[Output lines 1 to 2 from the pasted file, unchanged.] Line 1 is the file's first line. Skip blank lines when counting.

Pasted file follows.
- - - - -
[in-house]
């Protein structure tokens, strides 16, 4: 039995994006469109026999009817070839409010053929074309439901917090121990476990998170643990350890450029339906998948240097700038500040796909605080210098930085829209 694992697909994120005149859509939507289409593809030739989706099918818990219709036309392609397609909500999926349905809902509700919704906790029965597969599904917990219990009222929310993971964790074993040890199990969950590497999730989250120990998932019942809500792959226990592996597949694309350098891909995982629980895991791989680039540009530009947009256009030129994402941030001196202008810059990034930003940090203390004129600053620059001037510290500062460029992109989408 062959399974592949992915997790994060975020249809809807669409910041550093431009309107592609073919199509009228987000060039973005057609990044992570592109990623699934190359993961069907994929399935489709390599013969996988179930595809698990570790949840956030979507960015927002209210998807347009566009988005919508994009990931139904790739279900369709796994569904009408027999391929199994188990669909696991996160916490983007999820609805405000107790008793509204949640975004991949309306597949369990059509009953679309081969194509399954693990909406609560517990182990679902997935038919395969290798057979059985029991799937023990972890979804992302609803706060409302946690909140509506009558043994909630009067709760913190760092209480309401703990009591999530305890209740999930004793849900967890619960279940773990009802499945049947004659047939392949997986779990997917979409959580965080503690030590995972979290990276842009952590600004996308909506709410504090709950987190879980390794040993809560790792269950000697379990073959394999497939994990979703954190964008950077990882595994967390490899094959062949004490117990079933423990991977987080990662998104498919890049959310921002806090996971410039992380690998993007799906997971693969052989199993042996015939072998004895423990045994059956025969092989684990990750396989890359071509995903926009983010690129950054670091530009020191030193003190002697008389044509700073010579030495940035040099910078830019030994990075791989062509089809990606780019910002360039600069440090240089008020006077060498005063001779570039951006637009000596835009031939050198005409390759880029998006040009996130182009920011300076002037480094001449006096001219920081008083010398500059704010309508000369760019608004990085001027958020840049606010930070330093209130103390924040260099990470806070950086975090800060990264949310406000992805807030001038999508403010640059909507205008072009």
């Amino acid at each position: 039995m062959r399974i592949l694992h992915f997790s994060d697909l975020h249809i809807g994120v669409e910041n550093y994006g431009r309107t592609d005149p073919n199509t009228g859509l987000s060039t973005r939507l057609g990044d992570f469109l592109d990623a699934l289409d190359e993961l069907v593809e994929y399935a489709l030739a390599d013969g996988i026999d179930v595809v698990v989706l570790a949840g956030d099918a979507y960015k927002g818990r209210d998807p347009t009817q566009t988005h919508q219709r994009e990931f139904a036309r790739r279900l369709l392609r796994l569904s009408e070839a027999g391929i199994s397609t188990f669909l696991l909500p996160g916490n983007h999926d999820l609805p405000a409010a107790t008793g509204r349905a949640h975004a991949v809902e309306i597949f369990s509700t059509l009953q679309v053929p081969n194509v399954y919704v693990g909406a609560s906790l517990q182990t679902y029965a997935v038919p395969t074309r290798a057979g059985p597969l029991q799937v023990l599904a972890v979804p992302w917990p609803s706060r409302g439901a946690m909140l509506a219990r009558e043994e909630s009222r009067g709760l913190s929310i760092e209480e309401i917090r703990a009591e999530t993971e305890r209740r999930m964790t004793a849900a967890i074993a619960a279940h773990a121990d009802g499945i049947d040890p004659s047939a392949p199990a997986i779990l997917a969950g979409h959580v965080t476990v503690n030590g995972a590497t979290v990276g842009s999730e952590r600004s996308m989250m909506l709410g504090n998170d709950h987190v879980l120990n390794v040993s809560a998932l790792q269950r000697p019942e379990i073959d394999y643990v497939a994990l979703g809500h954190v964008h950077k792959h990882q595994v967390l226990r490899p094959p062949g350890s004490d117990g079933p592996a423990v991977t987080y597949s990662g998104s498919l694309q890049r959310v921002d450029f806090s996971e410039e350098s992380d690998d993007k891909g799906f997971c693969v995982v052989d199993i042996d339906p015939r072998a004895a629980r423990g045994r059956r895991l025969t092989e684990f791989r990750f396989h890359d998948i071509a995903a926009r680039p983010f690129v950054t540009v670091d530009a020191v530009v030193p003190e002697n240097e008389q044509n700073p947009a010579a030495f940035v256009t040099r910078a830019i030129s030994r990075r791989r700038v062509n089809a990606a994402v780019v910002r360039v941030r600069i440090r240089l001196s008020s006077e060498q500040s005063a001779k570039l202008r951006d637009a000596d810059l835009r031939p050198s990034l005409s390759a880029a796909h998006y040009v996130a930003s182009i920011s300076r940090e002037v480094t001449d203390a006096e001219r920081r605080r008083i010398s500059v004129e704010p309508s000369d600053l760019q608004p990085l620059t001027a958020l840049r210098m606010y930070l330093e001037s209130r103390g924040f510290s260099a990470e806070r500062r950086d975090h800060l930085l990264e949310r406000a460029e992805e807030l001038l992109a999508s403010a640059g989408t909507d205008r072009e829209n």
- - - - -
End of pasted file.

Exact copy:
[in-house]
């Protein structure tokens, strides 16, 4: 039995994006469109026999009817070839409010053929074309439901917090121990476990998170643990350890450029339906998948240097700038500040796909605080210098930085829209 694992697909994120005149859509939507289409593809030739989706099918818990219709036309392609397609909500999926349905809902509700919704906790029965597969599904917990219990009222929310993971964790074993040890199990969950590497999730989250120990998932019942809500792959226990592996597949694309350098891909995982629980895991791989680039540009530009947009256009030129994402941030001196202008810059990034930003940090203390004129600053620059001037510290500062460029992109989408 062959399974592949992915997790994060975020249809809807669409910041550093431009309107592609073919199509009228987000060039973005057609990044992570592109990623699934190359993961069907994929399935489709390599013969996988179930595809698990570790949840956030979507960015927002209210998807347009566009988005919508994009990931139904790739279900369709796994569904009408027999391929199994188990669909696991996160916490983007999820609805405000107790008793509204949640975004991949309306597949369990059509009953679309081969194509399954693990909406609560517990182990679902997935038919395969290798057979059985029991799937023990972890979804992302609803706060409302946690909140509506009558043994909630009067709760913190760092209480309401703990009591999530305890209740999930004793849900967890619960279940773990009802499945049947004659047939392949997986779990997917979409959580965080503690030590995972979290990276842009952590600004996308909506709410504090709950987190879980390794040993809560790792269950000697379990073959394999497939994990979703954190964008950077990882595994967390490899094959062949004490117990079933423990991977987080990662998104498919890049959310921002806090996971410039992380690998993007799906997971693969052989199993042996015939072998004895423990045994059956025969092989684990990750396989890359071509995903926009983010690129950054670091530009020191030193003190002697008389044509700073010579030495940035040099910078830019030994990075791989062509089809990606780019910002360039600069440090240089008020006077060498005063001779570039951006637009000596835009031939050198005409390759880029998006040009996130182009920011300076002037480094001449006096001219920081008083010398500059704010309508000369760019608004990085001027958020840049606010930070330093209130103390924040260099990470806070950086975090800060990264949310406000992805807030001038999508403010640059909507205008072009």